Many people use the saying “you are what you eat” as a joke, but when it comes to aging, there’s some truth to this principle. The decisions you make for meals affect your health right now and in the future, too. Making smart food choices can help you stay healthy in many ways. What types of food are important for aging and how can they help?
The Importance of a Balanced Diet
Every year, another “miracle” diet comes out that promises to help people stay in shape and feel amazing. Unfortunately, many of these extreme diets hurt more than they help — if they work at all.
Cutting whole food groups out of your life isn’t usually a good idea because it can slowly take away nutrients that your body depends on to maintain strong bones, muscles and other body systems. Of course, if your doctor tells you to avoid specific foods because you have a health problem, you should listen. Don’t trust health advice from strangers on YouTube or TikTok, however.
What is a balanced diet? It means regularly including the different food groups in your meals. Whole grains, vegetables, fruits, nuts, healthy fats — such as extra-virgin olive oil — and lean proteins have an important place in your life as you get older. Eating this type of varied diet gives your family a wide range of essential vitamins, minerals, antioxidants and other nutrients.
When you think of taking care of your body as you age, you probably think about obvious systems, such as your eyesight, hearing and bones. You may think about your digestive system, but your gut plays a major role in staying healthy.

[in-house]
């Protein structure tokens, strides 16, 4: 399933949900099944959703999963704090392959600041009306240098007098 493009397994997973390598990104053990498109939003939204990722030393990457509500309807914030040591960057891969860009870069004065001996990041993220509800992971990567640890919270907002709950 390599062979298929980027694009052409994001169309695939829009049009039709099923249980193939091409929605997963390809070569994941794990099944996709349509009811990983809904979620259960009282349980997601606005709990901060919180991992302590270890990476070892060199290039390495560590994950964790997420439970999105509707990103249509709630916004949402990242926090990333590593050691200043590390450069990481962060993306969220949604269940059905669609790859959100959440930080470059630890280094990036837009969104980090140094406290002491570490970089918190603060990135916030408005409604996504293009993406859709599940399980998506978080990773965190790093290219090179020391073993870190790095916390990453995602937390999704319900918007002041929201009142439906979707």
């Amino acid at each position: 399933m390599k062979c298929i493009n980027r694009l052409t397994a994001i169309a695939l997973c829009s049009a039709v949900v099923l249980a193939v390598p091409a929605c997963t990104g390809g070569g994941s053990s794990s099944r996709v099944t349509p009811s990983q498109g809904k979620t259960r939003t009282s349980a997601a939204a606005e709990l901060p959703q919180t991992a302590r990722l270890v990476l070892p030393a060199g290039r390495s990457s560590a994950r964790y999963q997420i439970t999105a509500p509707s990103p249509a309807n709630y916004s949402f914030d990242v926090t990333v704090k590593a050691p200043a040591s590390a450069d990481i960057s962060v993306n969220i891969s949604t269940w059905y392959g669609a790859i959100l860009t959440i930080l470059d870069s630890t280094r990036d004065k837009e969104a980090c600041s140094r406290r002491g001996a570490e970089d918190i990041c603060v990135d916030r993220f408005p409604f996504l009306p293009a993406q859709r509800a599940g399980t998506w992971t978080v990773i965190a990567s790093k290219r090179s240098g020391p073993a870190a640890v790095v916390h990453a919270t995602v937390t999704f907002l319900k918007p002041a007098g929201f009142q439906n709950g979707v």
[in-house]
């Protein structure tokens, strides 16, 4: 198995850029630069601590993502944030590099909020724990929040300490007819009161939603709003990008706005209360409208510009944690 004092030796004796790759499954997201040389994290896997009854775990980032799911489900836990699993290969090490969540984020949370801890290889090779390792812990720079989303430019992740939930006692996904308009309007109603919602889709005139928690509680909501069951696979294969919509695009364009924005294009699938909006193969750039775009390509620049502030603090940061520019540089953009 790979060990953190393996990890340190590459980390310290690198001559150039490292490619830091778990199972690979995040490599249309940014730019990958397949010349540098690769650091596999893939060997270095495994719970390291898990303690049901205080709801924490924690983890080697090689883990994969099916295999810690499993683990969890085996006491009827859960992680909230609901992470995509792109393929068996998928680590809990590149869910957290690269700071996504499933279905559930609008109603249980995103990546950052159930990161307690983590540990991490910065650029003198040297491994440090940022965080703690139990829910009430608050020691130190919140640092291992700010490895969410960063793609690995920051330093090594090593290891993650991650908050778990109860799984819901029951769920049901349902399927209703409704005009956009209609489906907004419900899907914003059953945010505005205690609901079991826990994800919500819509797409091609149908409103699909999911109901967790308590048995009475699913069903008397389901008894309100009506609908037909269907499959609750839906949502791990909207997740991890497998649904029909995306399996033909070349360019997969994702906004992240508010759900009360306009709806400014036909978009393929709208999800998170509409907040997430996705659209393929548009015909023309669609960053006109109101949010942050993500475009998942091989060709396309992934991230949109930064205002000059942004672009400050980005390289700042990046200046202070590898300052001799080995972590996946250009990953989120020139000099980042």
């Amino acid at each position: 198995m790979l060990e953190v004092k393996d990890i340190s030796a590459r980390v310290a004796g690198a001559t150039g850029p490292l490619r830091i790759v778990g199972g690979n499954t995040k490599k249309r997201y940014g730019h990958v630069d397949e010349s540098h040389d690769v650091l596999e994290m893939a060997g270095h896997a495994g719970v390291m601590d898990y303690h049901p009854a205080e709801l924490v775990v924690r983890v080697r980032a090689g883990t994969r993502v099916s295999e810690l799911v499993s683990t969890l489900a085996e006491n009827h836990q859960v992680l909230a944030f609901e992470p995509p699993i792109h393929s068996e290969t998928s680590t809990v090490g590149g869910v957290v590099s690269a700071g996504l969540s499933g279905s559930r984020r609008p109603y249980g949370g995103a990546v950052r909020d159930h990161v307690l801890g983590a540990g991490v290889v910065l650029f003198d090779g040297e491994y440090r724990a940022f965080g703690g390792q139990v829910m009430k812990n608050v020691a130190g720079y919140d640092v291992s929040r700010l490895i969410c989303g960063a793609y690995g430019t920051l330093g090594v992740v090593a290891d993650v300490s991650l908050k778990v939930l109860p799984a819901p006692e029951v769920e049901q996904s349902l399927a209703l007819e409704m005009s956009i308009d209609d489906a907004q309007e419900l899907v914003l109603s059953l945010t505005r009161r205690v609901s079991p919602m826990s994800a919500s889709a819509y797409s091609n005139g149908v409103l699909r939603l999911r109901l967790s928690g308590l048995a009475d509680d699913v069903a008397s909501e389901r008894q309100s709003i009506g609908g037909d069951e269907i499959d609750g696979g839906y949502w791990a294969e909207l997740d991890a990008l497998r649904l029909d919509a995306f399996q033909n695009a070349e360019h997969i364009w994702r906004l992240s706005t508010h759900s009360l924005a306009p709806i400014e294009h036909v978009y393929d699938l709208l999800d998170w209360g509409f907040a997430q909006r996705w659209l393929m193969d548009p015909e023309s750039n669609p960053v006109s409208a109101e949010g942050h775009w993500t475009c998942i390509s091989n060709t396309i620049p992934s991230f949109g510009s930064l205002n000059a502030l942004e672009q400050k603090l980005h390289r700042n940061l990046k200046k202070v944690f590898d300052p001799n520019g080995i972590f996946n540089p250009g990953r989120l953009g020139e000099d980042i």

Probiotics are a key part of digestive health. You can find these good bacteria in several types of fermented foods, such as yogurt or kombucha. Another simple option is to take a probiotic supplement for your gut. The purpose of probiotics is to maintain your body’s collection of healthy bacteria. When your digestive system has plenty of good microbes, it can maintain the balance of bacteria.
Plenty of Protein
A common misconception is that staying healthy means only eating small portions of fruit and vegetables. While fruits and veggies matter, they’re only part of a balanced diet for aging. You need some protein if you want to have strong muscles — which also support strong bones.
It’s hard to beat the protein content in meat, so don’t be in a hurry to cut all animal products from your diet, unless your decision is based on your personal beliefs or recommendations from your doctor. There are several ways to limit the amount of saturated fat you get and still enjoy rich sources of protein:
- Chicken breast
- Turkey breast
- Pork loin
- Beans and lentils
Older adults sometimes have trouble with lactose, but your body is unique. You have to see personally how dairy affects you. Milk, yogurt, Greek yogurt and cheese can be great sources of calcium, protein, potassium, vitamin A, vitamin D and other nutrients for your bones and eyes. Of course, if dairy doesn’t sit well with you, there are other options, from calcium supplements to leafy green veggies such as spinach and bok choy.
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